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Evening Meditations for November 19

Daily Light's Evening Reading

I will make the place of my feet glorious.ISA. 60:13.

Thus saith the Lord, The heaven is my throne, and the earth is my footstool.

Will God in very deed dwell with men on the earth! Behold, heaven and the heaven of heavens cannot contain thee; how much less this house which I have built!

Thus saith the Lord of hosts, Yet once, it is a little while, and I will shake the heavens, and the earth, and the sea, and the dry land; and I will shake all nations, and the desire of all nations shall come: and I will fill this house with glory, saith the Lord of hosts. The glory of this latter house shall be greater than of the former, saith the Lord of hosts.

I saw a new heaven and a new earth: for the first heaven and the first earth were passed away; and there was no more sea. And I heard a great voice out of heaven, saying, Behold, the tabernacle of God is with men, and he will dwell with them, and they shall be his people, and God himself shall be with them, and be their God.

Isa. 66:1.II Chr. 6:18.Hag. 2:6,7,9.Rev. 21:1,3.

Spurgeon's Evening Reading

“O that I knew where I might find him!”

Job 23:3

In Job’s uttermost extremity he cried after the Lord. The longing desire of an afflicted child of God is once more to see his Father’s face. His first prayer is not “O that I might be healed of the disease which now festers in every part of my body!” nor even “O that I might see my children restored from the jaws of the grave, and my property once more brought from the hand of the spoiler!” but the first and uppermost cry is, “O that I knew where I might find Him, who is my God! that I might come even to his seat!” God’s children run home when the storm comes on. It is the heaven-born instinct of a gracious soul to seek shelter from all ills beneath the wings of Jehovah. “He that hath made his refuge God,” might serve as the title of a true believer. A hypocrite, when afflicted by God, resents the infliction, and, like a slave, would run from the Master who has scourged him; but not so the true heir of heaven, he kisses the hand which smote him, and seeks shelter from the rod in the bosom of the God who frowned upon him. Job’s desire to commune with God was intensified by the failure of all other sources of consolation. The patriarch turned away from his sorry friends, and looked up to the celestial throne, just as a traveller turns from his empty skin bottle, and betakes himself with all speed to the well. He bids farewell to earth-born hopes, and cries, “O that I knew where I might find my God!” Nothing teaches us so much the preciousness of the Creator, as when we learn the emptiness of all besides. Turning away with bitter scorn from earth’s hives, where we find no honey, but many sharp stings, we rejoice in him whose faithful word is sweeter than honey or the honeycomb. In every trouble we should first seek to realize God’s presence with us. Only let us enjoy his smile, and we can bear our daily cross with a willing heart for his dear sake.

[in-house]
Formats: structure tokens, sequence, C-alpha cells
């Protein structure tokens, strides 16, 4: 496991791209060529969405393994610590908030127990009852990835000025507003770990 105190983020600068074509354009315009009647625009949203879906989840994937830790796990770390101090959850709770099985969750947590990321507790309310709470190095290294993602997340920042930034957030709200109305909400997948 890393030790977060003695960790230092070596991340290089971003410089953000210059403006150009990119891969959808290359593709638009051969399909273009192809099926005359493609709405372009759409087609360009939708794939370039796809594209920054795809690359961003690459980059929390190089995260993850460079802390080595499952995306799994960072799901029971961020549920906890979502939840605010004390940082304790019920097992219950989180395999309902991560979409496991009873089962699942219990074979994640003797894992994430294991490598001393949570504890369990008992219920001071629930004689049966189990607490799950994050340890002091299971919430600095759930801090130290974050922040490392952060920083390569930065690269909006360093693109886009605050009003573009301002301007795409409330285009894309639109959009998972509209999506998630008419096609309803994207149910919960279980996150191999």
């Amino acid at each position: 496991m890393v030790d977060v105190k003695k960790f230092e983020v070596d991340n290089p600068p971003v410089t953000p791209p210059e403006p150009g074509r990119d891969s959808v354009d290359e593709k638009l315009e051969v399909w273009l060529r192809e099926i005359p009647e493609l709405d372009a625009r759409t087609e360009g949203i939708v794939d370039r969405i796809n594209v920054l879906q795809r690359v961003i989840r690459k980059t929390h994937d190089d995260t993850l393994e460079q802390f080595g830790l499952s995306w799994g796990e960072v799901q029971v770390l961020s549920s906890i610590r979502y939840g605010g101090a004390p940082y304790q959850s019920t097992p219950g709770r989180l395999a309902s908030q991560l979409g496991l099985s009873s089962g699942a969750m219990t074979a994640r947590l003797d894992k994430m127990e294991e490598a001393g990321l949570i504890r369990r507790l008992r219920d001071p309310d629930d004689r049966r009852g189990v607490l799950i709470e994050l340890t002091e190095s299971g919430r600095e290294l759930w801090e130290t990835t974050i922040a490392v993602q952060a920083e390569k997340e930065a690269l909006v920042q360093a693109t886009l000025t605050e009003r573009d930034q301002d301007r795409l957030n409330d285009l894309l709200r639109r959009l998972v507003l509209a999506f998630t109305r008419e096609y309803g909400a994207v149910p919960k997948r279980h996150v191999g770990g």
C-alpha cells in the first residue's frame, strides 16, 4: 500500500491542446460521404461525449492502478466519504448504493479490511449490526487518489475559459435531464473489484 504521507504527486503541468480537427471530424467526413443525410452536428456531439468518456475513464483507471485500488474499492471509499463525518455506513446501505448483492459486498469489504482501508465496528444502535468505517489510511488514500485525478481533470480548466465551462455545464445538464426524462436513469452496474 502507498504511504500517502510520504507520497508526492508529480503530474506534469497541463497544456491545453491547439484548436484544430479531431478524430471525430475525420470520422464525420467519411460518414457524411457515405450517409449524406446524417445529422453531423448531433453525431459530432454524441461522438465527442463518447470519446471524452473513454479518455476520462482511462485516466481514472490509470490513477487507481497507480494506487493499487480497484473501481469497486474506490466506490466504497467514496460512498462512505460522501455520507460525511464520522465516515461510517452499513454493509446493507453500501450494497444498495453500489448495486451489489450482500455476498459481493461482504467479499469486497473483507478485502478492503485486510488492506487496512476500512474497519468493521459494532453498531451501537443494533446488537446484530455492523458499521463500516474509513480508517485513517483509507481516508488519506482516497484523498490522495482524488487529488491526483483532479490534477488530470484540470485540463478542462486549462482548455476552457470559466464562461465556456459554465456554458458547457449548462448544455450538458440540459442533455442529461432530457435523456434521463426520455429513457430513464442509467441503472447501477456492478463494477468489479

Old Testament Chapter a Day — Exodus 23

Exodus 23

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New Testament in Four Years — 1 Peter 4:1-6

1 Peter 4:1-6

4. Living for God

1Forasmuch then as Christ suffered in the flesh, arm ye yourselves also with the same mind; for he that hath suffered in the flesh hath ceased from sin; 2that ye no longer should live the rest of your time in flesh to the lusts of men, but to the will of God. 3For the time past may suffice to have wrought the desire of the Gentiles, and to have walked in lasciviousness, lusts, winebibbings, revellings, carousings, and abominable idolatries: 4wherein they think strange that ye run not with them into the same excess of riot, speaking evil of you: 5who shall give account to him that is ready to judge the living and the dead. 6For unto this end was the gospel preached even to the dead, that they might be judged indeed according to men in the flesh, but live according to God in the spirit.

Related Hymns

Psalm a Day — Psalm 109:1-15

Psalm 109:1-15

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